Andrew Jackson Smith
Smith during the Civil War
|Born||April 28, 1815|
Bucks County, Pennsylvania
|Died||January 30, 1897 (aged 81)|
St. Louis, Missouri
|Place of burial|
Bellefontaine Cemetery, St. Louis, Missouri
|Allegiance|| United States of America|
|Service/||United States Army|
|Years of service||1838-1869|
|Commands held||XVI Corps|
Andrew Jackson Smith (April 28, 1815 – January 30, 1897) was a United States Army general during the American Civil War, rising to the command of a corps. He was most noted for his victory over Confederate General Stephen D. Lee at the Battle of Tupelo, Mississippi, on July 14, 1864. In retaliation for Forrest's raid on Fort Pillow, north of Memphis, Union General Andrew Jackson (Whiskey) Smith, with a large military force, arrived in Oxford, MS on August 24, 1864, and in one day burned the Lafayette County Courthouse, all the business houses on the Square, except one, and all homes in the immediate area.
Smith was born in rural Bucks County, Pennsylvania. He graduated from the United States Military Academy in 1838 ranking 36th in a class of 45 graduates. He entered West Point with his kin Langdon C. Easton of St. Louis, who was Chief Quartermaster of General William T. Sherman's 100,000-man army. Smith was engaged on active service on the frontier in the Southwest and in the Mexican-American War, in the latter briefly commanding the Mormon Battalion. He later fought against Native Americans in the Washington and Oregon territories. He was successively promoted to first lieutenant in 1845, captain in 1847, and major in early 1861.
At the outbreak of the Civil War, Smith became a colonel of the 2nd California Volunteer Cavalry in the Union Army, rising early in 1862 to the rank of brigadier general in the United States Volunteers and to the chief command of the cavalry in the Department of the Missouri. From March through July, he served in the same capacity in the Department of the Mississippi. Assigned afterwards to the Army of the Tennessee, he took part in the Battle of Chickasaw Bayou and the capture of Arkansas Post. He commanded a division of the XIII Corps in the Vicksburg Campaign. Later, he led a division of the XVI Corps in the Red River Campaign of Maj. Gen. Nathaniel Banks. He received the brevet rank of colonel in the regular army for his services at the action of Pleasant Hill.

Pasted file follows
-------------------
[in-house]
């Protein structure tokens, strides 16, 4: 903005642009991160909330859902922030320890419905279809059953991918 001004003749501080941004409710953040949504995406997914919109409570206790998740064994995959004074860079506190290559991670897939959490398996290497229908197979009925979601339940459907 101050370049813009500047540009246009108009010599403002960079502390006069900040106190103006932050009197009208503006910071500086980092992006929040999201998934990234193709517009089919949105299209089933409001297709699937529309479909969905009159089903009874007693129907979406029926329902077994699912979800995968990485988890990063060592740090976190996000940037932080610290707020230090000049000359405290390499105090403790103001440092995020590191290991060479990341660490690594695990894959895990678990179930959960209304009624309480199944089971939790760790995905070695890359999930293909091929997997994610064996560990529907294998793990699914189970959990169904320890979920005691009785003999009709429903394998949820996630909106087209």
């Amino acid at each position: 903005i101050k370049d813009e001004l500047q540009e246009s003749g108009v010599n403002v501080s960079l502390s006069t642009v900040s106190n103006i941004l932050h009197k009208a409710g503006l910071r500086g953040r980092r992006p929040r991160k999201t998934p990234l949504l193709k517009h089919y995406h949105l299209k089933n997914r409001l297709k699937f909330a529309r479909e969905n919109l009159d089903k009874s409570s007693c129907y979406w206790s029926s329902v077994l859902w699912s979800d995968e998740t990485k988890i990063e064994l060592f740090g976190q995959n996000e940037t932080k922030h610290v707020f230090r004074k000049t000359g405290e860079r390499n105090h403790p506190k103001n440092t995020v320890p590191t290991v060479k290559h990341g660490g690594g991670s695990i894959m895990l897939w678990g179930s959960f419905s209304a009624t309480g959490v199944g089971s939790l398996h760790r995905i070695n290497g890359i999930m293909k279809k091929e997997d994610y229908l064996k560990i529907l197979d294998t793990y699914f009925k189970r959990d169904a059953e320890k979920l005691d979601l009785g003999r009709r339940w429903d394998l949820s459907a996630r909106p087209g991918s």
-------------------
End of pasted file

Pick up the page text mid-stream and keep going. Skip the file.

In July 1864, Smith became a lieutenant colonel in the regular army, to rank from May April 10, 1864. On May 14, 1864 President Abraham Lincoln appointed Smith a major general in the volunteers, to rank from May 12, 1864, the date of the United States Senate's confirmation of President Lincoln's May 9, 1864 nomination of Smith for the appointment.
On July 14-15, 1864, Smith defeated Confederate Lt. Gen. Stephen D. Lee at the Battle of Tupelo, where he, after General Nathan Bedford Forrest refused to take charge of the Confederate forces on the field. During the autumn of 1864, Smith lead Union troops against Confederate Maj. Gen. Sterling Price during Price's Raid into Missouri. Smith was then summoned to join forces with Maj. Gen. George Henry Thomas at Nashville, Tennessee, then threatened by the advance of Confederate Lt. Gen. John Bell Hood. Smith bore a conspicuous share in the crowning victory at the Battle of Nashville leading his troops past the Confederates' south flank. He commanded the XVI corps in the final campaign against Mobile, Alabama, in 1865.
On April 10, 1866, President Andrew Johnson nominated Smith for appointment to the grade of brigadier general in the United States Army (Regular Army), to rank from March 13, 1865, for his services at the Battle of Tupelo and the United States Senate confirmed the appointment on May 4, 1866. On the same dates, President Johnson nominated and the United States Senate confirmed Johnson's appointment of Smith as brevet major general in the regular army, to rank from March 13, 1865 for his success in leading his men at the Battle of Nashville. The Senate reconfirmed this appointment on July 14, 1866 after recalling the confirmation and return of the nomination to President Johnson for possible readjustment of the date.
Smith resigned his volunteer commission and was mustered out of the volunteers on January 15, 1866. He then became colonel of the U.S. 7th Cavalry Regiment, serving in the American West. He retired from the military service in April 1869 to become postmaster of St. Louis, Missouri, where he died on January 30, 1897. He was buried at Bellefontaine Cemetery in St. Louis.
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